Sans Wine Co. Zinfandel is one of the best canned wines for summer 2019.Ever wondered what minimal-intervention, “natural” canned wine might taste like? Meet Sans, a Napa Valley winery pushing the category’s boundaries. Truth be told, we found Sans’ lineup to be somewhat inconsistent, but were really impressed by this Mendocino County Zinfandel. Its expressive bouquet and palate included notes of white pepper, anise, red currants, mocha, and vanilla. It’s also the best (and only) red wine on this year’s list. Average Price: $30 per 3-pack.


Amble + Chase Rosé is one of the best canned wines for summer 2019.This is classic Provençal rosé served in 250-milliliters cans that were custom-designed to take over your Instagram feed. Raspberry, mint, and peach notes mingle with creamy strawberry yogurt in this elegant rosé that just happens to arrive in a can. Average Price: $20 per 4-pack.


Bridge Lane Chardonnay is one of the best canned wines for summer 2019.With lemon, green apple, and underripe stone fruit on the nose, and creamy malolactic notes on the palate, this wine smells and tastes like really good Chardonnay. Do we even detect a hint of minerality? Try it yourself and let us know. Average Price: $8 per can.


Rosé All Day is one of the best canned wines for summer 2019.Despite the fact summer hasn’t even started yet, we, too, are already sick of the words “rosé all day.” But this canned wine ticks all the boxes. It’s bubbly, arrives in 250-milliliter pours, and is bursting with character. It tastes a lot more “serious” than its packaging suggests, with strawberry, raspberry, and lavender notes giving way to a surprisingly dry, crisp finish. At $15 for 1 liter of wine, it’s also an absolute bargain. Average Price: $15 per 4-pack.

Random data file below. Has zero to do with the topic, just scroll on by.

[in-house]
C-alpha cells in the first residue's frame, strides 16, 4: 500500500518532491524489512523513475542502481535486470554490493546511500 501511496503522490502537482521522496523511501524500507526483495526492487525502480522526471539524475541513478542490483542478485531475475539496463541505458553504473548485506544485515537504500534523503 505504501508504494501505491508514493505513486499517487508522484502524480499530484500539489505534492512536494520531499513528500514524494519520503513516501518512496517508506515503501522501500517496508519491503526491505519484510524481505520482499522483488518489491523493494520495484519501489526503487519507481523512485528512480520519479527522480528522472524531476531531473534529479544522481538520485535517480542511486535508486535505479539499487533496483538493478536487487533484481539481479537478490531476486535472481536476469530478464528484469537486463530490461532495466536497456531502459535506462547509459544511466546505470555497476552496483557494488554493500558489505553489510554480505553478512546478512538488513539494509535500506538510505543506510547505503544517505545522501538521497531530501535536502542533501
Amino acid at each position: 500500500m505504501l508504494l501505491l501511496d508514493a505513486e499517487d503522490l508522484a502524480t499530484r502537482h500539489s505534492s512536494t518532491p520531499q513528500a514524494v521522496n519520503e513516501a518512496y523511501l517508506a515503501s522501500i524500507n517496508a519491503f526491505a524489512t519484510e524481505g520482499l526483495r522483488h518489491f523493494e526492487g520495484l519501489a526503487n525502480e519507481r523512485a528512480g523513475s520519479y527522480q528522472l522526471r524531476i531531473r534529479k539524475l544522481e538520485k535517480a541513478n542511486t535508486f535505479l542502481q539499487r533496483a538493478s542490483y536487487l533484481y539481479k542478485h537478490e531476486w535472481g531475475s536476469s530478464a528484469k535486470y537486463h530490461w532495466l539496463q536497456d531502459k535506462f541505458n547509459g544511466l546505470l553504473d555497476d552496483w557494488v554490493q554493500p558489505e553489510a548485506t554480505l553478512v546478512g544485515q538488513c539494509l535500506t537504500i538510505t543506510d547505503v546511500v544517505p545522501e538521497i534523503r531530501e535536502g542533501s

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Three Great Reasons to Drink Wines Made from Organic Grapes

They look and taste the same as conventional wines, but they're better for the Earth (and us)! Here are three reasons to drink wines made with organic grapes. 


Wines made with organic grapes - Araucano reserva Sauvignon Blanc Chile

1. They look, taste, and cost the same as other wines.

One of the biggest misconceptions about wines made with organic grapes is that they don't taste as good as conventional wines. Fortunately, this is not true! Wines labeled "made with organic grapes" are from organically tended vineyards. These grapes ripen just like regular wine grapes. And, they're made into wine in the same way.

So they won't taste any different from conventional wines. 

Organic grape wines are also priced pretty competitively.

For example, we went shopping for Sauvignon Blanc and found two Chilean wines. The organically grown version was $12.99 and the non-organic version was $11.99.